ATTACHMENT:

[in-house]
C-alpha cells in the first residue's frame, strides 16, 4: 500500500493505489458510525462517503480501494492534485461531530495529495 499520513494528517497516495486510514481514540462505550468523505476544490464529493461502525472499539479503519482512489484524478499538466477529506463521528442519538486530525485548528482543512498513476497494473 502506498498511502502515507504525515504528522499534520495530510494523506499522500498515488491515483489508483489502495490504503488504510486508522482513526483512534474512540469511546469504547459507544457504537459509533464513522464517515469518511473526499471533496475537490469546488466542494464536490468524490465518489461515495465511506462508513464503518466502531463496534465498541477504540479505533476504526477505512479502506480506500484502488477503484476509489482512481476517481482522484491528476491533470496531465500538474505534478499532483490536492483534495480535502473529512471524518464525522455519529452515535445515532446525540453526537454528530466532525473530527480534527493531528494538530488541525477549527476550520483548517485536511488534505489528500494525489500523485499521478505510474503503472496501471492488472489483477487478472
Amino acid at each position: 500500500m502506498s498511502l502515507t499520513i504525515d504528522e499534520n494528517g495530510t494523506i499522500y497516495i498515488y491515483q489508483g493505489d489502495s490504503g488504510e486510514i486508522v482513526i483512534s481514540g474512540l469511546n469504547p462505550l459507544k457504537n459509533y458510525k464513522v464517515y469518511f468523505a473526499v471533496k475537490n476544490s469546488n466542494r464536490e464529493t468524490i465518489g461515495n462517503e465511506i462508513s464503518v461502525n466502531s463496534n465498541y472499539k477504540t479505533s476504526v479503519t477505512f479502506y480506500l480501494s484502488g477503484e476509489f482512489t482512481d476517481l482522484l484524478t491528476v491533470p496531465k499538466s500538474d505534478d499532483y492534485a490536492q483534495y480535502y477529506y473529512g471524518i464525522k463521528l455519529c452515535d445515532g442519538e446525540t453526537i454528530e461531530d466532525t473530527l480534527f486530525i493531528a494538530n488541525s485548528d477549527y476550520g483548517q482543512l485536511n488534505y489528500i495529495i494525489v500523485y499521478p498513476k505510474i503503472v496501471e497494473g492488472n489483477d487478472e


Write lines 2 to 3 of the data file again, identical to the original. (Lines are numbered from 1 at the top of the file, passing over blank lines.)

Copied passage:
C-alpha cells in the first residue's frame, strides 16, 4: 500500500493505489458510525462517503480501494492534485461531530495529495 499520513494528517497516495486510514481514540462505550468523505476544490464529493461502525472499539479503519482512489484524478499538466477529506463521528442519538486530525485548528482543512498513476497494473 502506498498511502502515507504525515504528522499534520495530510494523506499522500498515488491515483489508483489502495490504503488504510486508522482513526483512534474512540469511546469504547459507544457504537459509533464513522464517515469518511473526499471533496475537490469546488466542494464536490468524490465518489461515495465511506462508513464503518466502531463496534465498541477504540479505533476504526477505512479502506480506500484502488477503484476509489482512481476517481482522484491528476491533470496531465500538474505534478499532483490536492483534495480535502473529512471524518464525522455519529452515535445515532446525540453526537454528530466532525473530527480534527493531528494538530488541525477549527476550520483548517485536511488534505489528500494525489500523485499521478505510474503503472496501471492488472489483477487478472
Amino acid at each position: 500500500m502506498s498511502l502515507t499520513i504525515d504528522e499534520n494528517g495530510t494523506i499522500y497516495i498515488y491515483q489508483g493505489d489502495s490504503g488504510e486510514i486508522v482513526i483512534s481514540g474512540l469511546n469504547p462505550l459507544k457504537n459509533y458510525k464513522v464517515y469518511f468523505a473526499v471533496k475537490n476544490s469546488n466542494r464536490e464529493t468524490i465518489g461515495n462517503e465511506i462508513s464503518v461502525n466502531s463496534n465498541y472499539k477504540t479505533s476504526v479503519t477505512f479502506y480506500l480501494s484502488g477503484e476509489f482512489t482512481d476517481l482522484l484524478t491528476v491533470p496531465k499538466s500538474d505534478d499532483y492534485a490536492q483534495y480535502y477529506y473529512g471524518i464525522k463521528l455519529c452515535d445515532g442519538e446525540t453526537i454528530e461531530d466532525t473530527l480534527f486530525i493531528a494538530n488541525s485548528d477549527y476550520g483548517q482543512l485536511n488534505y489528500i495529495i494525489v500523485y499521478p498513476k505510474i503503472v496501471e497494473g492488472n489483477d487478472e